Arcadian Lykaia (for the Greeks) or Lupercalia (for the pre-Romans) was a cleansing festival to release the purity, health and fertility of a city and its inhabitants.  There is debate whether it was a Greek or a Roman celebration first, but seeing how the Romans throughout history basically stole their history from the Greeks, we’ll say the Greeks get the praise on this one.  It was a celebration to the Greek god Pan (or the Roman equivalent Faunus) and goats and dogs were sacrificed while salt mealcakes were burned by Vestal Virgins.  I don’t have a goat; my dogs will NOT be sacrificed; and it’s pretty darned hard to find a Vestal Virgin around these parts — so we’ll just go back to the more modern version of the holiday.

If you ask most anyone why Valentine’s Day is celebrated, those who believe they know their history will say it’s because Saint Valentine was beheaded on February 14th.  Problem is, which Saint Valentine?  There’s Saint Valentine of Rome and Saint Valentine of Terni.  There is also record of another Valentine who was martyred in Africa but not much information is known about him.  True, Saint Valentine of Rome’s skull is still venerated by many and crowned with flowers while on exhibit at the Basilica of Santa Maria in Cosmedin, Rome.  Saint Valentine of Terni is also buried on the Via Flaminia but not close to Saint Valentine of Rome.  Who knows what kinds of arguments might break out if they were close together.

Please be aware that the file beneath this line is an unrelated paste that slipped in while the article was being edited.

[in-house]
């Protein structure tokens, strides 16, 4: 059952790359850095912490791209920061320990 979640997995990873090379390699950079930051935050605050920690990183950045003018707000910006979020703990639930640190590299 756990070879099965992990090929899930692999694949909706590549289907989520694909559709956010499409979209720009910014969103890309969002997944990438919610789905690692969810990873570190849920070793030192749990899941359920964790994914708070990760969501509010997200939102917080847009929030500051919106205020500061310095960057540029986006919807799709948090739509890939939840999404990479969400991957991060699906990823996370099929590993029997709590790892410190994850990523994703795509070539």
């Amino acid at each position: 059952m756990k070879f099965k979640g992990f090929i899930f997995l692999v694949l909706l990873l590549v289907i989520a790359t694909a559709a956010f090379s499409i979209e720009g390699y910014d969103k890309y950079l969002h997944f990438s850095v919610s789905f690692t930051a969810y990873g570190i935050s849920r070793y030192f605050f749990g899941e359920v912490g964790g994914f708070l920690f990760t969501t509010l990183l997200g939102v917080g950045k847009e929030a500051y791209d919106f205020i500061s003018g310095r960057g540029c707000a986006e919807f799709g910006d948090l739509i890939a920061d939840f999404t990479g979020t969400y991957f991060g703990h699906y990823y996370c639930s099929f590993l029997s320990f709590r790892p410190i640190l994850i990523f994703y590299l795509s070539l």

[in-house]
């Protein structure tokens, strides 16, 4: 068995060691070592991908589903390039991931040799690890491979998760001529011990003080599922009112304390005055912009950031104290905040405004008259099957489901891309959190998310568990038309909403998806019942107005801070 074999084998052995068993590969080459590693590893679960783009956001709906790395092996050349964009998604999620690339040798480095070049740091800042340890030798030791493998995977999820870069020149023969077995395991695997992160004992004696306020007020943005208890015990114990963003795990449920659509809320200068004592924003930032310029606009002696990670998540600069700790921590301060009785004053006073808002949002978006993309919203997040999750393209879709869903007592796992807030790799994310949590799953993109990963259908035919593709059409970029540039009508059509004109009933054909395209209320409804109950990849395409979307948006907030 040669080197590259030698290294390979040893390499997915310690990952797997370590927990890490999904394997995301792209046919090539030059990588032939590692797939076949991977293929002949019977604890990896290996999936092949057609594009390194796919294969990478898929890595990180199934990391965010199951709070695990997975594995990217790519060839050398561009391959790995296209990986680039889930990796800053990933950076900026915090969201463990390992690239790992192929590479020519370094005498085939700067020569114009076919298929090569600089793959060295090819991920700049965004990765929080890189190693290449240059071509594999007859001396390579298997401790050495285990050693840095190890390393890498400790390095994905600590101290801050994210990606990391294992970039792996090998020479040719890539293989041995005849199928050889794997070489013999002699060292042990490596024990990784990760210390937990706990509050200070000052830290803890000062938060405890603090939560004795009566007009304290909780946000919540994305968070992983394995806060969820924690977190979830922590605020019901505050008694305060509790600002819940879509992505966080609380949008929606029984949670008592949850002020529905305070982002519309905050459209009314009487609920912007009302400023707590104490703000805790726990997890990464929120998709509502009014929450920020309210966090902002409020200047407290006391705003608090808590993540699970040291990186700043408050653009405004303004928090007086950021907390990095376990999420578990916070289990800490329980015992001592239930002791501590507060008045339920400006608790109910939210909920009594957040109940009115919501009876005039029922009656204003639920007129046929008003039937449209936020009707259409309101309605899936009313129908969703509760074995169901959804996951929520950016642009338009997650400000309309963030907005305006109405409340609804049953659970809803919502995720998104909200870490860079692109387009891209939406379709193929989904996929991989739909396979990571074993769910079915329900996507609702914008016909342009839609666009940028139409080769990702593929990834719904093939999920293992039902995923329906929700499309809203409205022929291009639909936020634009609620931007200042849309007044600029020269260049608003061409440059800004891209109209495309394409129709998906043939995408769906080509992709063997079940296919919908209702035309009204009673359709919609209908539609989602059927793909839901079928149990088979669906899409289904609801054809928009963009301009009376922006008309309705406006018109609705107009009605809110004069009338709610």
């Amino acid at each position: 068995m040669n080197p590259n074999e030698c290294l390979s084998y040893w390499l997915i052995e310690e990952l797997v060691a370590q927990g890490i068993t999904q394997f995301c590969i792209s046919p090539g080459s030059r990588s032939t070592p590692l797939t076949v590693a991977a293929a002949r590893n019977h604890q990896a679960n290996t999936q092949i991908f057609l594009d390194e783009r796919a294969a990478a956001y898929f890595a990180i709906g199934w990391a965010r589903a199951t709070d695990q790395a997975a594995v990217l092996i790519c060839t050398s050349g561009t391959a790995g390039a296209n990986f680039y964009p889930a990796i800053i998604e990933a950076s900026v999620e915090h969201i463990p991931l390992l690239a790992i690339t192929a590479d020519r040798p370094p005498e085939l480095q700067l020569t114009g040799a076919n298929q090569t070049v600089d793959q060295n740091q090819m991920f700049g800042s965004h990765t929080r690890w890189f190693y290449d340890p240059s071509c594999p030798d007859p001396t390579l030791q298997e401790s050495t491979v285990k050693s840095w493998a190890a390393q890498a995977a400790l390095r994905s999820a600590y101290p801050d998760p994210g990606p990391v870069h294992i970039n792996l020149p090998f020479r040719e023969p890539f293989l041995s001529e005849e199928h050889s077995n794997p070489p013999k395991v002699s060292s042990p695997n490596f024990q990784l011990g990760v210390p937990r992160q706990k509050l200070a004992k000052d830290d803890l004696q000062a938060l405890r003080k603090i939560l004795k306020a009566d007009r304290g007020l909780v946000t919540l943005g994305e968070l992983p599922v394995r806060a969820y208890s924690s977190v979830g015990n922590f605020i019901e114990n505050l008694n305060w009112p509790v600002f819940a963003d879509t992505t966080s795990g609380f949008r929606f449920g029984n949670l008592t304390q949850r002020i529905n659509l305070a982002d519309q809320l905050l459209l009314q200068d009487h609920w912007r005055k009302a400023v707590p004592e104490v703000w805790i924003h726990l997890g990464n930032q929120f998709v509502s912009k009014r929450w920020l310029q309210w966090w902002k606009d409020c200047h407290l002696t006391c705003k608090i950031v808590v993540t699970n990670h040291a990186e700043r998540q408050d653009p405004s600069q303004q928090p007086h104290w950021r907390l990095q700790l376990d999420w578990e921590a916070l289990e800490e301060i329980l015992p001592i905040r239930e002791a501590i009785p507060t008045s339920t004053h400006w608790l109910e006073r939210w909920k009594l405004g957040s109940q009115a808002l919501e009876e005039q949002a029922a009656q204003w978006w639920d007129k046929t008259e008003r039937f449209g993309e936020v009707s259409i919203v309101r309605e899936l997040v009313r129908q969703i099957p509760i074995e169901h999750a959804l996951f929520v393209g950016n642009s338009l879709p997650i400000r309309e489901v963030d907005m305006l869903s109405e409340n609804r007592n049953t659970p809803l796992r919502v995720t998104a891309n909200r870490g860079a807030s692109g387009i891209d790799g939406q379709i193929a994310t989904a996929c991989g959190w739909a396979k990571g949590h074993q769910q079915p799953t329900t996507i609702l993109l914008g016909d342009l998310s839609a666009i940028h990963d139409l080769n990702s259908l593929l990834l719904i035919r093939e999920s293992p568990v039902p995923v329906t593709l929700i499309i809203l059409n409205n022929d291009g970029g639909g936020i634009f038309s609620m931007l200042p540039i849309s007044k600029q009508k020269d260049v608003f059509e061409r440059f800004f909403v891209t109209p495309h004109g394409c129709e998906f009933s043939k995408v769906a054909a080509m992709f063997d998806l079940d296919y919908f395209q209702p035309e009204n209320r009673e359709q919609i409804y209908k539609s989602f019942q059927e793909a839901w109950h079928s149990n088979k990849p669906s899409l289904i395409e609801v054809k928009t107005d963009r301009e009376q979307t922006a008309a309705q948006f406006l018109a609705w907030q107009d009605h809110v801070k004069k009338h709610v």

The legend continues that Saint Valentine (it’s not noted which one) was arrested by Roman Emperor Claudius II who attempted to convert Valentine to Roman paganism.  Valentine refused, even though he was told he would be put to death if he did not convert, and attempted to convert Claudius II to Christianity.  As he was being held in prison, awaiting his execution, Valentine supposedly became enchanted with the jailer’s blind daughter.  The story ends with either Valentine leaving a love letter that he wrote the evening before his execution to the blind daughter professing his undying love (thus, the first “Valentine”) or that Valentine cured the jailer’s daughter of her blindness before being beheaded.  Either way, his head was lopped-off and it still baffles me why we don’t get boxes of little chocolate decapitated heads full of chewy goodness instead of the giant heart-shaped things.